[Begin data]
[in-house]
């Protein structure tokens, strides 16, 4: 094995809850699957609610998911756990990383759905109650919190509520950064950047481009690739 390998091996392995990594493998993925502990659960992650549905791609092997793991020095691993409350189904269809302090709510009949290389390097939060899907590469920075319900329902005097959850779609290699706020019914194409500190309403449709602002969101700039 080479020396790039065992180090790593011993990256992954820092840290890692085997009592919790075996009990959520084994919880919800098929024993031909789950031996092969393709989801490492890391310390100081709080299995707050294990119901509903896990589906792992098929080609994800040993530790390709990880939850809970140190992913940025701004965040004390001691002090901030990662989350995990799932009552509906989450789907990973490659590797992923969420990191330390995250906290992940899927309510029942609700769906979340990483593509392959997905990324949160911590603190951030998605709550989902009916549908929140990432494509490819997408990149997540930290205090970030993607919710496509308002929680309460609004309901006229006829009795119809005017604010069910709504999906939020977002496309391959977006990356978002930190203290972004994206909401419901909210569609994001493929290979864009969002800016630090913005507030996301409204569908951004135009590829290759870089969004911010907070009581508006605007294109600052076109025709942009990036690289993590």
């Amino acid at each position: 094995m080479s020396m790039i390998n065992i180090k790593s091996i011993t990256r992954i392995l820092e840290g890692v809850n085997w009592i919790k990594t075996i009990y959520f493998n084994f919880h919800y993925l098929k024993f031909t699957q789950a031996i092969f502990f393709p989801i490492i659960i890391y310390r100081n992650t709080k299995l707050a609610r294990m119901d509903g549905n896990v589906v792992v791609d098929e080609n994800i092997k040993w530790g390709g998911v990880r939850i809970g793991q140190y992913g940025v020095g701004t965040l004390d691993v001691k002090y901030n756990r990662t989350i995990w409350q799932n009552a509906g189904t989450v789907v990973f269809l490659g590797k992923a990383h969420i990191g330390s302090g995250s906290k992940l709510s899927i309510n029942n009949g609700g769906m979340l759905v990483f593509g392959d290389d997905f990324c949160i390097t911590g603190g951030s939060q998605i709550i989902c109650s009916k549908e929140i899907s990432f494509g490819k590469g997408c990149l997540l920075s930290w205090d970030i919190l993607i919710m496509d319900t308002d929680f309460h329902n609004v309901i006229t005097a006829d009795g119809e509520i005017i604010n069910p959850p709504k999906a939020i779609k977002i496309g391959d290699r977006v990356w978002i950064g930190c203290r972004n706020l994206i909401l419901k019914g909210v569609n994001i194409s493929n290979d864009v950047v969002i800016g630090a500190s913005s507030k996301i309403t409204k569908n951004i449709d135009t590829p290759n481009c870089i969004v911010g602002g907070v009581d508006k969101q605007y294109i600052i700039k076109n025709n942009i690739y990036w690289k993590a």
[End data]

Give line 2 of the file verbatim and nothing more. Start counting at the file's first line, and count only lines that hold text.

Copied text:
């Protein structure tokens, strides 16, 4: 094995809850699957609610998911756990990383759905109650919190509520950064950047481009690739 390998091996392995990594493998993925502990659960992650549905791609092997793991020095691993409350189904269809302090709510009949290389390097939060899907590469920075319900329902005097959850779609290699706020019914194409500190309403449709602002969101700039 080479020396790039065992180090790593011993990256992954820092840290890692085997009592919790075996009990959520084994919880919800098929024993031909789950031996092969393709989801490492890391310390100081709080299995707050294990119901509903896990589906792992098929080609994800040993530790390709990880939850809970140190992913940025701004965040004390001691002090901030990662989350995990799932009552509906989450789907990973490659590797992923969420990191330390995250906290992940899927309510029942609700769906979340990483593509392959997905990324949160911590603190951030998605709550989902009916549908929140990432494509490819997408990149997540930290205090970030993607919710496509308002929680309460609004309901006229006829009795119809005017604010069910709504999906939020977002496309391959977006990356978002930190203290972004994206909401419901909210569609994001493929290979864009969002800016630090913005507030996301409204569908951004135009590829290759870089969004911010907070009581508006605007294109600052076109025709942009990036690289993590």